That’s the nature of this particular beast. If you’ve been there even once, you know what you’re getting into when you buy the tickets. The first time, I can completely understand getting upset. After that, hey, what did you expect?

    Fortunately, every concert I’ve been to there, the conversation level drops as the performance goes on, to the point where everybody is more-or-less into the show by the second half (which also indicates to me that Keillor didn’t win anybody over last week).

  17. Cold Fury Says:

    Entertainment in Atlanta

    Will gives precious (and somnolent) NPR jerkweed Garrison Keillor a fine dressing-down for his patented pompous-assery here. Read of it, for it is funny as hell….

  18. TC@LeatherPenguin Says:

    Given Keillor’s reputation for being, well, a jerk,…

    When did he get upgraded from Blithering Idiot?

  19. duane Says:

    Don’t worry Will, Seattle’s “Summer Nights on the Pier” have been temporarily moved to a new venue so that the pier can be refurbished, it’ll be back next year.

  20. Dmac Says:

    Just wait until Altman releases the film version of Prarie Home Companion (I’m not kidding). Maybe he’ll work from his own original script, not that twee crap you hear during the show.

  21. Flyer Says:

    You pays your money and you takes your chances. Don’t like it, spend your cash somewhere else. I’ve never been to Chastain, but I have friends who drive down from here (Charlotte) regularly to catch shows because they enjoy the uniqueness of the experience.

    I don’t think every show would be appropriate for the venue, and I can’t imagine how Keillor’s would be. A sleep clinic might be fine place to see his act. Artists who know the venue ought to be able to figure out whether it’s a good fit for them or not. If they come once and don’t like it they still get their payday and can choose to avoid it in the future. If they come back again, they’re either fools or whores.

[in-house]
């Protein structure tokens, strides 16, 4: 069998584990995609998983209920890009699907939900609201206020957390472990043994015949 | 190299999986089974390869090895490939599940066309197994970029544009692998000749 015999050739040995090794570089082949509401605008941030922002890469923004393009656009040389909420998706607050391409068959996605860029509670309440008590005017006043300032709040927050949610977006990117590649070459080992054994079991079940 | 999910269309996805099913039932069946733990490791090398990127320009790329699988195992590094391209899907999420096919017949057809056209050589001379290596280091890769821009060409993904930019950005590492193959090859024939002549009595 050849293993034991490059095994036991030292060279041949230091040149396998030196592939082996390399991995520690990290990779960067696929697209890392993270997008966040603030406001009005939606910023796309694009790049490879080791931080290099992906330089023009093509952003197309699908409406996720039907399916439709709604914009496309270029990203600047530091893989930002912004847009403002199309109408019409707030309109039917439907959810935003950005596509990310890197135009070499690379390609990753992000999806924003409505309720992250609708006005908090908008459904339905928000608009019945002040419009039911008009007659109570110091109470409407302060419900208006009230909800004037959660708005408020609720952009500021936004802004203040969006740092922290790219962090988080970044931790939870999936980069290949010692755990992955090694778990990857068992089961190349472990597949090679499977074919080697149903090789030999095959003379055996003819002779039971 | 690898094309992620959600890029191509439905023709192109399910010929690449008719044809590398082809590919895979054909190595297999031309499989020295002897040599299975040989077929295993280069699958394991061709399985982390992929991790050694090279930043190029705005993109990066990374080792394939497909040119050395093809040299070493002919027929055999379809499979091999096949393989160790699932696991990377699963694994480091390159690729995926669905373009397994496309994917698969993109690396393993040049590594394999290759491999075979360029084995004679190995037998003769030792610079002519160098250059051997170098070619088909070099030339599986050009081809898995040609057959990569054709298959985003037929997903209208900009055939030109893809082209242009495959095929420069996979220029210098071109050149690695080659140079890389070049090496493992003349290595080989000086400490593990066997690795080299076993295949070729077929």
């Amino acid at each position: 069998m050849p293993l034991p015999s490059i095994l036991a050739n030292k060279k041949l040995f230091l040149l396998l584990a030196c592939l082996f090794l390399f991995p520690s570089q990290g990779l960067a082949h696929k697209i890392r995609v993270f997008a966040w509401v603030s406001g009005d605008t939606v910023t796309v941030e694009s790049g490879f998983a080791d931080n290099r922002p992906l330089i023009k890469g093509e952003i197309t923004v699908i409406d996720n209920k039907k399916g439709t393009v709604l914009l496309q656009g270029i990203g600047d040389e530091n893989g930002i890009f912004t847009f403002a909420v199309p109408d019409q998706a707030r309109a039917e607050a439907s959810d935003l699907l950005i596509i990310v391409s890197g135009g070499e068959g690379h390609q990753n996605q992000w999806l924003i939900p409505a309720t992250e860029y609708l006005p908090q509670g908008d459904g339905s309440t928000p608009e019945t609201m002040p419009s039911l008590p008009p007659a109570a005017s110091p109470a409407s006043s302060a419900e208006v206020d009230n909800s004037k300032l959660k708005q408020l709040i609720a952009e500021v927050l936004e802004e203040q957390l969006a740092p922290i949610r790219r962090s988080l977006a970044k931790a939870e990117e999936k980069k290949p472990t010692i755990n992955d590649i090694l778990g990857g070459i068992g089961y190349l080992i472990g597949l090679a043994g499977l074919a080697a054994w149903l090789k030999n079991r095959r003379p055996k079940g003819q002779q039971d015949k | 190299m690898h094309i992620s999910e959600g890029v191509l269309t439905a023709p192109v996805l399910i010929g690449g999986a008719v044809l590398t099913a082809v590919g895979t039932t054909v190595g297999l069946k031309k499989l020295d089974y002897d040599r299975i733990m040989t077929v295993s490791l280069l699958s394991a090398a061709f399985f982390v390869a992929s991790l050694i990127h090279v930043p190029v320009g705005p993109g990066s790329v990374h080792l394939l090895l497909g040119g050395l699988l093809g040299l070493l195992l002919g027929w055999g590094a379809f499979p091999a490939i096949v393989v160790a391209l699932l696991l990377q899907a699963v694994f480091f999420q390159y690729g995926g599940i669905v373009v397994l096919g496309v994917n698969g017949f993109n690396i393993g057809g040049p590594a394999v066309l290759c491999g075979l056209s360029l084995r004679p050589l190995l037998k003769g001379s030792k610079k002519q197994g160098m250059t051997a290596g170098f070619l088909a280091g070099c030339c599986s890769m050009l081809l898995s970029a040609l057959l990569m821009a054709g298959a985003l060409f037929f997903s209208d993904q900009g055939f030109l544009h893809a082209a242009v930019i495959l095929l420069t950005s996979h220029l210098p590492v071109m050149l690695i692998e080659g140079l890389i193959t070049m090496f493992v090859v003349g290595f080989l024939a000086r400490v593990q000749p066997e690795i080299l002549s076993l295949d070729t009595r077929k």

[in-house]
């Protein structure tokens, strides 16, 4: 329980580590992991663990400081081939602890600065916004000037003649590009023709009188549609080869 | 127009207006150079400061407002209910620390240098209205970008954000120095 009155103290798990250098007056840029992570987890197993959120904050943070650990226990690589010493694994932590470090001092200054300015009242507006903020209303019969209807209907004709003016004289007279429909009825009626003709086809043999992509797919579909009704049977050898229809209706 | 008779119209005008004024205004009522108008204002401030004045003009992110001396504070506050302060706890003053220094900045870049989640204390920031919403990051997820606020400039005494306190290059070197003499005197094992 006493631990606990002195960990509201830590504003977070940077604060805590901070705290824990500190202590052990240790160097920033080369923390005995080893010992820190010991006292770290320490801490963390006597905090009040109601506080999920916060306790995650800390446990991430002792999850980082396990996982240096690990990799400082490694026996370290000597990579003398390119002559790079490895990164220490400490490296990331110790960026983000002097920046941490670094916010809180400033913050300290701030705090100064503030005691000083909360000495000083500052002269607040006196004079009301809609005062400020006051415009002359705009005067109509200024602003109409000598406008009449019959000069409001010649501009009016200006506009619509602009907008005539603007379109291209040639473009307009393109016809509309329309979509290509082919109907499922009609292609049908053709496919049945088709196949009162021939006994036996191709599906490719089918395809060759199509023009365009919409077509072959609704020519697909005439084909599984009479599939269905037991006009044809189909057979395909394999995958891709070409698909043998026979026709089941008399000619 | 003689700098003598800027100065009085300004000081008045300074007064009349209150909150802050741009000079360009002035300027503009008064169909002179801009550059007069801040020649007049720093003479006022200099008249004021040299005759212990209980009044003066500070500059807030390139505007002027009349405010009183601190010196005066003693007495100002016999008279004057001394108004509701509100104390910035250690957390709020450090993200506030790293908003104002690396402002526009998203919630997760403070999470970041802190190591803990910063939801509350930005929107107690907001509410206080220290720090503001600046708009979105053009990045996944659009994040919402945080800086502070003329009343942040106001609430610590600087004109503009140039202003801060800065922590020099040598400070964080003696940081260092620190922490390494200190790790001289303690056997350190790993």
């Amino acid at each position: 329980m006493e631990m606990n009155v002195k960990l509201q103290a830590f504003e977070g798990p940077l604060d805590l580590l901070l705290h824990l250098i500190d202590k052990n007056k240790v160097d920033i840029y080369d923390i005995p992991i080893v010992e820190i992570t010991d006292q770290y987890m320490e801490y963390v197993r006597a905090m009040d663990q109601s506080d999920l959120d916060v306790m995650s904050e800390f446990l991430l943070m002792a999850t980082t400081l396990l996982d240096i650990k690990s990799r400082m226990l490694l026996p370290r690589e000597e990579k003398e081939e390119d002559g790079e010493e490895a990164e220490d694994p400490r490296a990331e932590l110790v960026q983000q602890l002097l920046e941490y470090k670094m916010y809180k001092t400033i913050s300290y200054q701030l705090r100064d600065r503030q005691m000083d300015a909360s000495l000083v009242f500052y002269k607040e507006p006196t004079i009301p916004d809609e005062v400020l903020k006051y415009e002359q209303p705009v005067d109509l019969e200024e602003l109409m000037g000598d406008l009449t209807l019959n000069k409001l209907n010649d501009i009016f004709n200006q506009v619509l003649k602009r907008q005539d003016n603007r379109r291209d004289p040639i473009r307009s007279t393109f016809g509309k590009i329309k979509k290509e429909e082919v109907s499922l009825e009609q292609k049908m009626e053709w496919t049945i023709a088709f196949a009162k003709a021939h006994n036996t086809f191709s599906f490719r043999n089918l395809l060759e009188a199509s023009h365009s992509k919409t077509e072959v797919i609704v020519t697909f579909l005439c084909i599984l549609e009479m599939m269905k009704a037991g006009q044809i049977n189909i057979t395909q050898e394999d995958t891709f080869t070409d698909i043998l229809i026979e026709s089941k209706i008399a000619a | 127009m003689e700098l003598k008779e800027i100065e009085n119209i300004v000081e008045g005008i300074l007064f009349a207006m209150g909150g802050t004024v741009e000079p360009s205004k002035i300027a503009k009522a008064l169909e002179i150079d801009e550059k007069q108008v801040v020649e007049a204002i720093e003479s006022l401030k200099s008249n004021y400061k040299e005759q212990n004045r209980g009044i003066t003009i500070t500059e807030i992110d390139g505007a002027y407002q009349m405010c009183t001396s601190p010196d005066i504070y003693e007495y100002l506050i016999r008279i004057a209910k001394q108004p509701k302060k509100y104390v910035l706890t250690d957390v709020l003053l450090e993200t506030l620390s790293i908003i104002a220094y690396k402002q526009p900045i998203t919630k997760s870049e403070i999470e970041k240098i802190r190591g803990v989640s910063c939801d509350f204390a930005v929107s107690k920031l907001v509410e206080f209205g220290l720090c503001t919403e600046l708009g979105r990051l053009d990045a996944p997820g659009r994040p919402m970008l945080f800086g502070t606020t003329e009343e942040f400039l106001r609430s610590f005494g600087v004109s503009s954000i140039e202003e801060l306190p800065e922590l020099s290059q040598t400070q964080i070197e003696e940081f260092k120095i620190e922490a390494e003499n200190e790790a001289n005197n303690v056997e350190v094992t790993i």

22. kev Says:

    Keillor is basically where the rest of the left will be in about 4 to 6 years. He just had a head start when the voters had the temerity to elect Ventura over Garrison’s beloved Humphrey, starting the long slide into bitter elitism.

  23. RR Ryan Says:

    Chastain park is what it is, which is to say wonderful. If you want perfect acoustics without the party atmosphere, wait. Anyone who plays Chastain plays the Fox as well.

  24. xixi Says:

    Anybody who calls Garrison Keillor a crybaby gets free Tex/Mex/Greek food and Tecate with lime at my house. Good on you Will!

  25. Tim Says:

    Now, I can already hear the complaining out there–“the audience should show respect to the performers.” Balderdash.

    Ok then, how about respecting the people around you that paid for a ticket to see the performance? (“You” in the generic sense, I realize you weren’t there.)

  26. Edward Kennedy Says:

    No sensible man would argue that Garrison Keillor is not a jerk. But it is equally plain to see that Johnny Reb still has no idea how to behave in polite society. So in that grand tradition of Yankee tough love, casting light upon the darkness of our socially inferior southern countrymen may I offer this advice: Put away the chaw, keep your hands off your cousin and shut the hell up while the paid act does it

  27. Reid Davis Says:

    I could have predicted this particular trainwreck. Having seen GK’s show at the Fox (which is where I proposed to my now-wife; wouldn’t have done to have had anything less than a national audience for that!) I was agog at how it was going to work at Chatty Chastain.

    That said, I’ve always been able to compartmentalize when it comes to Keillor. He’s an awfully skilled, prolific writer who can be outrageously funny. But when it comes to politics he can be an utter nitwit and I lose interest in his show when he goes there. But then, that’s also true for about 90% of the musicians I dig as well.